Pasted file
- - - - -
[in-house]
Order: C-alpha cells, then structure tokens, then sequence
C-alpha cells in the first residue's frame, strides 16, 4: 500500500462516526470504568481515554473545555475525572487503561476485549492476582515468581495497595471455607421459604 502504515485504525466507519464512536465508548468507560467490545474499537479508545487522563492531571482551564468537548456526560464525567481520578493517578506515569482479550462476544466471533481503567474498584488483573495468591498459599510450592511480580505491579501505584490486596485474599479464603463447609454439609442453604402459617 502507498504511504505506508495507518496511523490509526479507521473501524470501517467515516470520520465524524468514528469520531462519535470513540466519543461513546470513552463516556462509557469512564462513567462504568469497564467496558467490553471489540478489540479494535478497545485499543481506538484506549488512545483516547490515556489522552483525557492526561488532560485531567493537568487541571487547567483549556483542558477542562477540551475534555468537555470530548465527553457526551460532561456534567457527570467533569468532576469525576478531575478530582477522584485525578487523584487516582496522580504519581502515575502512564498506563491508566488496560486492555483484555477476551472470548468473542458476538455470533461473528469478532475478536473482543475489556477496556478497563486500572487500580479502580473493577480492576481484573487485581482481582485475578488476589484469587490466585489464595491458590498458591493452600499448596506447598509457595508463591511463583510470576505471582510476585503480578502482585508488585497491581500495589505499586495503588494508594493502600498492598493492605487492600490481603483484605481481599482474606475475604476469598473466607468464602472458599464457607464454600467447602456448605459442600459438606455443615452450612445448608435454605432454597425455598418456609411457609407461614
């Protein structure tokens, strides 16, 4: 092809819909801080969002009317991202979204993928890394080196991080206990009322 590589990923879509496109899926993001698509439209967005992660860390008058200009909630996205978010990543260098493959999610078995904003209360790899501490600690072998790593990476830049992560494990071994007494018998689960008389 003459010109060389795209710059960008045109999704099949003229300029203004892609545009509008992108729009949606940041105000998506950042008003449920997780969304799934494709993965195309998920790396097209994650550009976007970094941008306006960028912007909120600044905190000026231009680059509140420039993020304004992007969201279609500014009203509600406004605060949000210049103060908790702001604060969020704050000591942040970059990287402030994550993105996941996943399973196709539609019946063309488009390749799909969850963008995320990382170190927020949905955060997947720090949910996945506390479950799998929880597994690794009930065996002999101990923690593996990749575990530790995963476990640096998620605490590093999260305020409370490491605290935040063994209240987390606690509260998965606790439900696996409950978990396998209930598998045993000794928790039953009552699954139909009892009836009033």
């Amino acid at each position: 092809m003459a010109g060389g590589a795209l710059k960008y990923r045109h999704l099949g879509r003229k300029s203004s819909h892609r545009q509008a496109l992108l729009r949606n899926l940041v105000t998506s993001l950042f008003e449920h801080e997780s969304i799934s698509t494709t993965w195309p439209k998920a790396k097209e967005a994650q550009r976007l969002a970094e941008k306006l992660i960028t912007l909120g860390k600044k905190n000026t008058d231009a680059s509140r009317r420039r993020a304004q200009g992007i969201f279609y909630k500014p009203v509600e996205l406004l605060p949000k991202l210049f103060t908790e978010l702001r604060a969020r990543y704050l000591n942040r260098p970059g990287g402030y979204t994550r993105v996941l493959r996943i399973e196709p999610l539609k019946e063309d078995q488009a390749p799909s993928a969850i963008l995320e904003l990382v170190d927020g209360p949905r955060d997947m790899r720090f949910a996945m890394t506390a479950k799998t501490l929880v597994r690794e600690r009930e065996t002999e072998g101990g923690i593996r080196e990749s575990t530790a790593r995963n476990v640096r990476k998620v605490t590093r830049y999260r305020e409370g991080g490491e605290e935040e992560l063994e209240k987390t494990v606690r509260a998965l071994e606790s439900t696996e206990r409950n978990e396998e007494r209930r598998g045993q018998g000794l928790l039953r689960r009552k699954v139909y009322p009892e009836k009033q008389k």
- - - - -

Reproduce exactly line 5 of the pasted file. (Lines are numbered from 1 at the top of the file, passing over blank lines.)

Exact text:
């Amino acid at each position: 092809m003459a010109g060389g590589a795209l710059k960008y990923r045109h999704l099949g879509r003229k300029s203004s819909h892609r545009q509008a496109l992108l729009r949606n899926l940041v105000t998506s993001l950042f008003e449920h801080e997780s969304i799934s698509t494709t993965w195309p439209k998920a790396k097209e967005a994650q550009r976007l969002a970094e941008k306006l992660i960028t912007l909120g860390k600044k905190n000026t008058d231009a680059s509140r009317r420039r993020a304004q200009g992007i969201f279609y909630k500014p009203v509600e996205l406004l605060p949000k991202l210049f103060t908790e978010l702001r604060a969020r990543y704050l000591n942040r260098p970059g990287g402030y979204t994550r993105v996941l493959r996943i399973e196709p999610l539609k019946e063309d078995q488009a390749p799909s993928a969850i963008l995320e904003l990382v170190d927020g209360p949905r955060d997947m790899r720090f949910a996945m890394t506390a479950k799998t501490l929880v597994r690794e600690r009930e065996t002999e072998g101990g923690i593996r080196e990749s575990t530790a790593r995963n476990v640096r990476k998620v605490t590093r830049y999260r305020e409370g991080g490491e605290e935040e992560l063994e209240k987390t494990v606690r509260a998965l071994e606790s439900t696996e206990r409950n978990e396998e007494r209930r598998g045993q018998g000794l928790l039953r689960r009552k699954v139909y009322p009892e009836k009033q008389k």